Chloe said she was trying to keep up with the pack but extended her leg a little too far around a curve. She was too injured to finish the race, but her twin-sister Claire Gruenke also happened to be competing at the meet and saw Chloe go down. The 13-year-old Claire ran to her sister to see what was wrong.
“I thought oh my goodness what just happened,” Claire told KSDK. “I went up to her and I said ‘Chloe are you okay?’ and she was like ‘I don’t know. Something just pulled in my leg.’ “
But Claire knew that her sister had to finish the race, so she decided to take matters in her own hands.
“I put her on my back, and then I started to jog. I got really tired, so I walked the rest and the crowd was just blaring in my ears. That gave me energy to at least finish it,” she said.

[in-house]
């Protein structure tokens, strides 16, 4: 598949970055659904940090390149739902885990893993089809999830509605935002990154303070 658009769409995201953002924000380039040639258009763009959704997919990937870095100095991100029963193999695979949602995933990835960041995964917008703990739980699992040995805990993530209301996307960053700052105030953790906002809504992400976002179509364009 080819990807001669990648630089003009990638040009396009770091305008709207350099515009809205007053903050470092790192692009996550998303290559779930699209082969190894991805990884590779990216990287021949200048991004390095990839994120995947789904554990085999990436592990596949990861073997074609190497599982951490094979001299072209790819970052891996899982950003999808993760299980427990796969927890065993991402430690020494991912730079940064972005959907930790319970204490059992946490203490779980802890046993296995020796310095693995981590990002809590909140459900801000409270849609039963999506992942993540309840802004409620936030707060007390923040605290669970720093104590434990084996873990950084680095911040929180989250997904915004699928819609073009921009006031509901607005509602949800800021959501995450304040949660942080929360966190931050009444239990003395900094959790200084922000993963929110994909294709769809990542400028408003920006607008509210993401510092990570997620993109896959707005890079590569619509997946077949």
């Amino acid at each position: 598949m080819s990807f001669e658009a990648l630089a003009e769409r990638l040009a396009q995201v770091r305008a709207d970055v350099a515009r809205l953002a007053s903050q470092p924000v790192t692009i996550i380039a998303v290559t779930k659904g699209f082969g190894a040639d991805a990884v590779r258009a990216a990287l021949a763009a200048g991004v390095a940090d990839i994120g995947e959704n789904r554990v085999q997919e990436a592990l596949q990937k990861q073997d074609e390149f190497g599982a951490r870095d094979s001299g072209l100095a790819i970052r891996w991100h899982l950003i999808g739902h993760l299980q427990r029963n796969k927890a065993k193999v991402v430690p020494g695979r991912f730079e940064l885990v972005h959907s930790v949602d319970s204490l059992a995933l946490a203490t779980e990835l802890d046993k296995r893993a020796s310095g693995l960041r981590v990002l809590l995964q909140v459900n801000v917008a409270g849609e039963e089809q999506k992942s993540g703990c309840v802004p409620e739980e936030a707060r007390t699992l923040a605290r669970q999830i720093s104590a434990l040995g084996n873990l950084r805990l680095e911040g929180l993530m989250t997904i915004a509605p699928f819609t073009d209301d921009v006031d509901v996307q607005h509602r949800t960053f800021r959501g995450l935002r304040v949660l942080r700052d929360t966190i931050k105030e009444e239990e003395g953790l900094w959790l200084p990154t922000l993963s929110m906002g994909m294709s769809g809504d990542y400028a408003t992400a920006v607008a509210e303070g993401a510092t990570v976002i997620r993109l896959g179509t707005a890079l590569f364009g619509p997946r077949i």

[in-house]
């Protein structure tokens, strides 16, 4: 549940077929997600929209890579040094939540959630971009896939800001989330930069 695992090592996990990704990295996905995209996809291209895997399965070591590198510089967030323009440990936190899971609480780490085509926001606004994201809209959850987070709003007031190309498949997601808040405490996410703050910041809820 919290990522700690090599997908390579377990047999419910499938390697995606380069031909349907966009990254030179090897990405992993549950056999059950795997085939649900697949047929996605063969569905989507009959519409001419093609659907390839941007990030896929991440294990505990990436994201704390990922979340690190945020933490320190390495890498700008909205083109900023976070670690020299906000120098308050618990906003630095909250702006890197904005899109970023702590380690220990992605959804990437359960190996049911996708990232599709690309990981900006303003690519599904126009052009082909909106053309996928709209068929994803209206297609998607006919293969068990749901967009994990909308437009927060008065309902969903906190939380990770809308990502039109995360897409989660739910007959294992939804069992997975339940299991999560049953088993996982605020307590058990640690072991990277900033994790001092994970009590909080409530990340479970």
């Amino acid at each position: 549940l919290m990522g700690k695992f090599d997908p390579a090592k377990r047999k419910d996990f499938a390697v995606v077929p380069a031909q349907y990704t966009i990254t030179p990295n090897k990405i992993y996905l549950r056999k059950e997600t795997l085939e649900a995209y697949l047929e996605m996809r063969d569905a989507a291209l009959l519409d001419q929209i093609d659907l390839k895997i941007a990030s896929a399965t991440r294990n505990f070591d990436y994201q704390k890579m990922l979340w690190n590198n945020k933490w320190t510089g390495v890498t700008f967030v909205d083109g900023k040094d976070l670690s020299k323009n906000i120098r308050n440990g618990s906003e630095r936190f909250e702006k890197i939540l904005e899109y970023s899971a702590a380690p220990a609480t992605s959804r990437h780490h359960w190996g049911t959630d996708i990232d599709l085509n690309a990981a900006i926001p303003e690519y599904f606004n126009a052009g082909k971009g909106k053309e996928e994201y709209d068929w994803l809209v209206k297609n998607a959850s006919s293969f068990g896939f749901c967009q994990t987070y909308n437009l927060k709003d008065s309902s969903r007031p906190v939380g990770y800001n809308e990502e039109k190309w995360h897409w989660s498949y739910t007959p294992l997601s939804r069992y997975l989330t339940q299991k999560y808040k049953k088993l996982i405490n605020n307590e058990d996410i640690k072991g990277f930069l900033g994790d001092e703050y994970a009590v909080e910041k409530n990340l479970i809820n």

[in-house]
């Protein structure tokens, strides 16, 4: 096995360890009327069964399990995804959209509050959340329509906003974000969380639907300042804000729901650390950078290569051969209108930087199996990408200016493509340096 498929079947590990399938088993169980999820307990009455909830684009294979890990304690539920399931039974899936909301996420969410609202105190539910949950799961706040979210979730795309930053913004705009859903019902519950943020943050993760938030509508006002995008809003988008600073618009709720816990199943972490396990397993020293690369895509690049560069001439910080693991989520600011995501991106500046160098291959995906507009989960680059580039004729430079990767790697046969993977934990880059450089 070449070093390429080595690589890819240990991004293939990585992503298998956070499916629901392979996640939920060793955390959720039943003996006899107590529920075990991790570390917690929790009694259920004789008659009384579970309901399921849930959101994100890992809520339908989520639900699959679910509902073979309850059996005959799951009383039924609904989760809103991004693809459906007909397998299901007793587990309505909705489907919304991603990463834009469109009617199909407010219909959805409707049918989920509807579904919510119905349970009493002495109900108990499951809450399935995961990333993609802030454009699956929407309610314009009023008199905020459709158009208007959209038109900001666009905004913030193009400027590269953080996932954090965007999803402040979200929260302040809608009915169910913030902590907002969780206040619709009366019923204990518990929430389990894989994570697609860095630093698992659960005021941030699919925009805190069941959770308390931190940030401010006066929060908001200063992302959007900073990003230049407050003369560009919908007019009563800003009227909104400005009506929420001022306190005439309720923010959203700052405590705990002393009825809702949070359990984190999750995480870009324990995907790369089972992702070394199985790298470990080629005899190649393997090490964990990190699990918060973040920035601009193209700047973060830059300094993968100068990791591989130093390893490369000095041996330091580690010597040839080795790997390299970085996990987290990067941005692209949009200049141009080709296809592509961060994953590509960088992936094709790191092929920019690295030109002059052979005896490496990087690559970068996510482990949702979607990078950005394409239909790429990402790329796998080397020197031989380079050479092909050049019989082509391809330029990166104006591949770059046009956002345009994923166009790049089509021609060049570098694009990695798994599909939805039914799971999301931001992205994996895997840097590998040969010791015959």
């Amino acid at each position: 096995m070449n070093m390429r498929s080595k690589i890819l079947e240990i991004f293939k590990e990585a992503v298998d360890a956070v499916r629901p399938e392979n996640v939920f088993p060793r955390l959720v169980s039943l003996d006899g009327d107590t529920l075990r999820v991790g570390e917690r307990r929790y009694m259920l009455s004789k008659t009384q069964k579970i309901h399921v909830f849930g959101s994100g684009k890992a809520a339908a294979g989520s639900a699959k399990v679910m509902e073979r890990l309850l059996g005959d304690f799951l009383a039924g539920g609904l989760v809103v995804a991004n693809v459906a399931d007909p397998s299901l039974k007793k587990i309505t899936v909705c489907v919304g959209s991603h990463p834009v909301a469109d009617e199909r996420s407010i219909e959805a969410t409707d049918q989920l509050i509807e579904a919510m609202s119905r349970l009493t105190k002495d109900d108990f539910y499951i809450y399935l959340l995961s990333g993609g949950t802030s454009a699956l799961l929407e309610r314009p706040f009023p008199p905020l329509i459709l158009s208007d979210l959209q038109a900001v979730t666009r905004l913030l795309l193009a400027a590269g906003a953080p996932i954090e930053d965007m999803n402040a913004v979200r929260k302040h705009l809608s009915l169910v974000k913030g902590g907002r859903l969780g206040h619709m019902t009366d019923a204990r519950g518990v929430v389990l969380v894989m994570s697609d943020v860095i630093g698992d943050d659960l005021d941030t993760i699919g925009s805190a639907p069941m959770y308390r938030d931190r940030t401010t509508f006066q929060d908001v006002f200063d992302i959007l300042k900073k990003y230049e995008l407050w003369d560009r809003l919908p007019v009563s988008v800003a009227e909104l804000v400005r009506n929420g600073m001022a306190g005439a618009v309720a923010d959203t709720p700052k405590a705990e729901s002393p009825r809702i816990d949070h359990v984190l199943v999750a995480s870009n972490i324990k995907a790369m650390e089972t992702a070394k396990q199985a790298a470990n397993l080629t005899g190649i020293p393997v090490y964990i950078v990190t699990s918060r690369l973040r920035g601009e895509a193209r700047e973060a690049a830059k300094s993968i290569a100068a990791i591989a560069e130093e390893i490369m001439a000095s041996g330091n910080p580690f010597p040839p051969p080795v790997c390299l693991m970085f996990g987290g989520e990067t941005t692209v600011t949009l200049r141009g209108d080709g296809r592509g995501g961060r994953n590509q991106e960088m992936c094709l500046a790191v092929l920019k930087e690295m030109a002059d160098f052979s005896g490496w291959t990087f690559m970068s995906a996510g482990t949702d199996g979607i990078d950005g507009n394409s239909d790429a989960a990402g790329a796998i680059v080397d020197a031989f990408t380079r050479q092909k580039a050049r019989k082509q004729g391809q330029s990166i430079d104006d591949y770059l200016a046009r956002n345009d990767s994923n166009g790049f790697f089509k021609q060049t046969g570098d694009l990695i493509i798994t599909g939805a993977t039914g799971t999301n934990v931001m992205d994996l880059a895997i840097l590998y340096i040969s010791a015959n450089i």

As they neared the finish line, Claire put her sister down so she could finish the race on her own, but Chloe refused to finish alone.
“I didn’t want to go first. I wanted to finish with her so I pulled her with me and then we finished,” she said.
Ted Crail, the twins’ coach, said the moment was bigger than any first-place trophy could have been.
“I’ve been coaching for 20 years. I’ve probably been to over 200 track meets. And it’s the first time I ever had tears in my eyes,” said Crail.
This isn’t the first touching show of sportsmanship to make the news. In April, members of the Florida Southern softball team carried an opponent around the bases after she injured her knee running around the bases after a home run.
Softball rules state that it is an automatic out of players from one team touch another, so the only way the player could make it around the bases and score the winning run was if her opponents decided to help — which is exactly what the Florida Southern players did.
The Gruenke twins ended up finishing in last place in the Illinois state track meet race, but their amazing display of sportsmanship was the real winner that day.